Malware can steal bitcoins. Computer processing power can be stolen to mine for bitcoins. Such malware has been found on computers, tablets and cell phones. Such malware can also attack the wallet software itself and potentially drain the wallet of any bitcoins it contains.
Bitcoins can be lost to theft or exchange failure. In early 2014, hackers exploited weaknesses in several bitcoin exchange websites. By sending many copies of the same bitcoin payment, a vulnerable exchange sent out the requested bitcoins repeatedly.
Using this technique, hackers stole thousands of bitcoins, worth millions of dollars. Unable to return bitcoins to their customers, the hacked exchanges closed. Since there is no FDIC-like insurance protecting users, the only remedy is through the legal system.
Transactions may be anonymous, but they are recorded. Bitcoin is popular with criminals since their identities are protected. However, every transaction is recorded in the public ledger and IP addresses are recordable by Internet service providers.
This makes it possible for law enforcement agencies to reconstruct past bitcoin transactions if a user’s identity can be matched with a bitcoin address. Once the identity is matched, the criminal’s entire history of bitcoin use becomes available.
A company may not wish to have its customer list revealed to others. It might be a competitive disadvantage or perhaps the company might lose customers (especially if it is in a socially gray area where customer privacy is greatly valued).
Laws and regulations are still emerging. In the United States, various federal and state agencies disagree on how to classify bitcoins and regulate their use.
At the federal level, for example, the IRS is treating bitcoin as property, not currency. This means that capital gains and losses must be calculated and reported for tax purposes, thereby complicating everyday use since every purchase requires accounting documentation.
Most states have not adopted a regulatory approach to digital currency. Texas has issued a regulatory guidance on its decision to not treat bitcoin as currency. As of this writing, New York is developing virtual currency exchanges, while Florida is applying existing laws to bitcoin exchanges, particularly money-laundering laws.
Until government agencies fully decide exactly what bitcoin is, insurers are unlikely to feel comfortable offering standardized coverage. Pending that, companies seeking insurance can inquire about customized offerings.
Internationally, the legal landscape is just as complicated, with many laws in development.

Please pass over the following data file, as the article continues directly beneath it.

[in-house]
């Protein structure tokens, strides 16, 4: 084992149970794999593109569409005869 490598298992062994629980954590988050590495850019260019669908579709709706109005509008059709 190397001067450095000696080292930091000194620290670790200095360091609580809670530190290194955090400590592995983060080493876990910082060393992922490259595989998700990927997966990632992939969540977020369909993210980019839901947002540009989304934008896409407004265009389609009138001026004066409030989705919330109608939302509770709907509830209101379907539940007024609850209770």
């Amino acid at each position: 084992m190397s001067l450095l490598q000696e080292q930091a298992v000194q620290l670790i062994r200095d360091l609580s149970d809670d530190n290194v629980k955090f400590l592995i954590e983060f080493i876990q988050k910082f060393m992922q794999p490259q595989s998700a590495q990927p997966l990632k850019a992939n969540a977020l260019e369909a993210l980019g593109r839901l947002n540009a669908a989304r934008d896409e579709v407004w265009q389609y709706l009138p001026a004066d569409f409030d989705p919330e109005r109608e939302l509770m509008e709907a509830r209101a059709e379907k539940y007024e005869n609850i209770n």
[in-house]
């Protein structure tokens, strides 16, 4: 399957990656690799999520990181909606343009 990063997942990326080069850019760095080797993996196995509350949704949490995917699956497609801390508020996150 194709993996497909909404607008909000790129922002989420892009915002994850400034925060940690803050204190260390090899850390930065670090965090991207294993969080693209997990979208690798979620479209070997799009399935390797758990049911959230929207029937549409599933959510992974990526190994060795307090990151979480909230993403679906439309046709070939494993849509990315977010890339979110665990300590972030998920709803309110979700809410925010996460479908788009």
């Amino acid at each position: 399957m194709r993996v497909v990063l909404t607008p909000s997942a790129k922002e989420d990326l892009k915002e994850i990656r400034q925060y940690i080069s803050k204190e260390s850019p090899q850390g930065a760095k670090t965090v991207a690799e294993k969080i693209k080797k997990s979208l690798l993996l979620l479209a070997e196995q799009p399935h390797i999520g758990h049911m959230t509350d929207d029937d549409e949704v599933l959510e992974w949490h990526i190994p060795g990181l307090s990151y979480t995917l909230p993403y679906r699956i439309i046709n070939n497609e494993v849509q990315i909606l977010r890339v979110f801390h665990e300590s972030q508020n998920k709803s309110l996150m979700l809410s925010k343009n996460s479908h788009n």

Some countries, such as Iceland, have restricted the foreign exchange of bitcoin. Others, such as Ecuador, have banned the currency. China has barred its financial institutions from transacting in bitcoin, while India has advised the public to avoid buying and selling virtual currencies.
Given all of the media coverage that bitcoin receives, it is important to remember that it emerged only five years ago. Will bitcoin revolutionize the financial world? Or will it join other valueless currencies only found in history books? It’s too soon to know for certain.
Should a company accept bitcoin as payment today? If approached thoughtfully, accepting bitcoin can be a differentiator in today’s competitive marketplace.
If implemented poorly, accepting bitcoin can be risky. Taking appropriate steps to minimize risks allows companies to adopt virtual currencies and attract the growing user base.
And if nothing else, being educated about virtual currencies ensures each company will be prepared for the future — whichever direction it may take.
Lloyd Takata is executive vice president of OneBeacon Technology Insurance. JOE BUDZYN is the organization’s assistant vice president and senior business development manager. They can be reached at firstname.lastname@example.org.
7 Emerging Technology Risks
The Risk List is presented by:
Medication Monitoring Achieves Better Outcomes
There are approximately three million workplace injuries in any given year. Many, if not the majority, involve the use of prescription medications and a significant portion of these medications is for pain. In fact, prescription medications are so prevalent in workers’ compensation that they account for 70% of total medical spend, with roughly one third being Schedule II opioids (Helios; NCCI; WCRI; et al.). According to the U.S. Drug Enforcement Administration (DEA), between the years of 1997 and 2007, the daily milligram per person use of prescription opioids in the United States rose 402%, increasing from an average of 74 mg to 369 mg. The Centers for Disease Control and Prevention (CDC) reports that, in 2012, health care providers wrote 259 million prescriptions—enough for every American adult to have a bottle of pills—and 46 people die every day from an overdose of prescription painkillers in the US. Suffice to say, the appropriate use of opioid analgesics continues to be a serious issue in the United States.